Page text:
When my sister and I were little, whenever we went to a museum or castle we were always most interested in the shop, where everything was so glittering and tempting compared to the fusty old objects we should have been looking at.
This girlish consumerism was somewhat looked down upon, but on one occasion I laid out my pocket money on a little pamphlet which, for many years, changed my life: ‘Elementary Knotwork Borders, the methods of construction’, by George Bain. I got it home and had a go — and was hooked.
The knots in my sketchbooks begin laboriously, and then I begin to master it…
There were seven other pamphlets, with more knots, spirals, animal patterns, lettering and key patterns (I never got the hang of these), but after I’d collected a few my aunt bought me the full book, ‘Celtic Art, the Methods of Construction’.
To a rather obsessive compulsive teenager it was hugely inspirational. If you know any obsessive compulsive teenagers, buy it for them for Christmas!
Soon all the covers of my school exercise books began to be knotted with interlace and animal patterns. Instead of being dragged around museums of which I was really only interested in the shops, I dragged my family (especially Mum) on quests around Angus and the Mearns to find celtic standing stones to sketch.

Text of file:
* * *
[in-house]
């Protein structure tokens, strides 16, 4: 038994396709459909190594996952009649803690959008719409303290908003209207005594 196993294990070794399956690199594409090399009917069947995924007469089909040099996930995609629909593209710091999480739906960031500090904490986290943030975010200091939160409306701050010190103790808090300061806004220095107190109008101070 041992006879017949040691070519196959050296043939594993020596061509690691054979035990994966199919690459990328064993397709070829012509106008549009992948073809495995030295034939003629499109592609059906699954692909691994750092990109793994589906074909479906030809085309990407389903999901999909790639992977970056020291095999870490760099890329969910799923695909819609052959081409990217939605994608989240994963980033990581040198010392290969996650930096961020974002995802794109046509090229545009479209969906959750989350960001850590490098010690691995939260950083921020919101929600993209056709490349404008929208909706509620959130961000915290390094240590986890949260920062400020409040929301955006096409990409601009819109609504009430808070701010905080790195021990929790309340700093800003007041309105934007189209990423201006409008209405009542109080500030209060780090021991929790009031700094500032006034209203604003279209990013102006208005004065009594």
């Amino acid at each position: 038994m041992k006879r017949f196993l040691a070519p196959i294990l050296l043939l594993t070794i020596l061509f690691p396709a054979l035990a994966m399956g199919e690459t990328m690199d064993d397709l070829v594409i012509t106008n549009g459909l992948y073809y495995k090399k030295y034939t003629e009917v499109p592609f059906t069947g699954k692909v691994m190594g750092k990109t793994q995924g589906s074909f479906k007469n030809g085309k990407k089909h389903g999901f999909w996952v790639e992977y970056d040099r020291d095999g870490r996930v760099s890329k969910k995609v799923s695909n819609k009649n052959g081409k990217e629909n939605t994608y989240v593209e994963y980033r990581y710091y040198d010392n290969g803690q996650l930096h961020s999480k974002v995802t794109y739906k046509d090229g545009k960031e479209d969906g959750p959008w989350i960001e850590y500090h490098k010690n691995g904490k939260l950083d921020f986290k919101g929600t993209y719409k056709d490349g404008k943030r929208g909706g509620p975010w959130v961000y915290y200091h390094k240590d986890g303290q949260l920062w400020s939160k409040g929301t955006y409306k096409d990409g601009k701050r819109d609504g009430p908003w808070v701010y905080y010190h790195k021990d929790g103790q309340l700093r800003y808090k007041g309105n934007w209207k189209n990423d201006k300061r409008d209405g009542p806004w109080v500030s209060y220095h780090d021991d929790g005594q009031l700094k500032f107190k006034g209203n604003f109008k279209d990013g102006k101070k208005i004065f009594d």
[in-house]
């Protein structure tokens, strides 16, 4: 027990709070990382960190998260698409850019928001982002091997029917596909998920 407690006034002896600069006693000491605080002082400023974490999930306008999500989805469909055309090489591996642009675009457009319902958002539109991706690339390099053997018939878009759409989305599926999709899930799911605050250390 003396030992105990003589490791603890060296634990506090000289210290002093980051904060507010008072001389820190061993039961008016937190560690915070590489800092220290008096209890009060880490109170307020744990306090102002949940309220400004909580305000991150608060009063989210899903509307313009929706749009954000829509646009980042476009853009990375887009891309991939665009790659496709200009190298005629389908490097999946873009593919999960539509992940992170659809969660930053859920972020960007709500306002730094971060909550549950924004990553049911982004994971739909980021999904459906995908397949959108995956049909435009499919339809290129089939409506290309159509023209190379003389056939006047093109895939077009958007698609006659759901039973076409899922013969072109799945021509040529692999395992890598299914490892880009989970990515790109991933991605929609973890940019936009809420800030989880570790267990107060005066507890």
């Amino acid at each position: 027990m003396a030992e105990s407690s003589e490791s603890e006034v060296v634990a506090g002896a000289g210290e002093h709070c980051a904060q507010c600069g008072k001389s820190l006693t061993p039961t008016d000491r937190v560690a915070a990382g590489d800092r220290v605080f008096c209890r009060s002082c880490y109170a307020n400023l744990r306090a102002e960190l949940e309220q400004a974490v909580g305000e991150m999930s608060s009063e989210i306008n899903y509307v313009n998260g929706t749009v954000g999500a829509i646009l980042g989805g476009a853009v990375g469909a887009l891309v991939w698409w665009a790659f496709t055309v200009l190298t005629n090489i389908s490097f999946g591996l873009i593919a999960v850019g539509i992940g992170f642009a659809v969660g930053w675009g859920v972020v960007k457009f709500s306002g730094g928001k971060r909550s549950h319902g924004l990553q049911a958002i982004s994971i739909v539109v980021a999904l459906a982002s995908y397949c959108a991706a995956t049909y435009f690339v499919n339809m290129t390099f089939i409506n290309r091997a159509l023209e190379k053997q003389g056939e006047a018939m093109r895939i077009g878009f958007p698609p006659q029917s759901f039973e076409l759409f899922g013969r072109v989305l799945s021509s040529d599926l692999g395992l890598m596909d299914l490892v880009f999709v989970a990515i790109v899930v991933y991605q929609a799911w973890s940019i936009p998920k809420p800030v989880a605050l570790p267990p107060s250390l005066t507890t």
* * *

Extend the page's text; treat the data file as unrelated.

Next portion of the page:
I loved the elusive symbolism, the eternal lines which wove from pagan to Christian, the total anonymity of the people who created this curving geometry, but whom I felt akin to because they lived in my favourite part of Scotland and taught me their designs. Here’s a page of sketches from the Meigle Sculptured Stones museum:
I collected books with reproductions of the Lindesfarne Gospels and (my favourite of all) the Book of Kells. I delved into intricacy, seeing how much design I could fit into a postcard-sized image. I went short-sighted, but it was worth it. In sixth form I was commissioned to design two official school Christmas cards. My Celtic design was almost too intricate in places to print properly.
I regarded this as a tour de force and was very disappointed when it sold far less well to parents and pupils than my alternative card, a rose window, which took about a tenth of the time and far less technical ability to draw. But the experience was a good lesson in the importance of overall design as well as detail.
I have very few original pieces from the time when I was mastering Celtic Art because they were almost all made as gifts. I found one, though, alongside some bad photographs of its companions, labelled ‘thankyou cards’.
I’d dismissed it with ‘unsent’ scrawled in biro across the top. But my seventeen-year-old self’s glowing colours and rich carpet of interlaced creatures astonished my thirty-two-year-old self when I found it. I’m not sure I could do anything so good now. But I think 2011 is the year to pick up my Celtic pen again and see what I can do.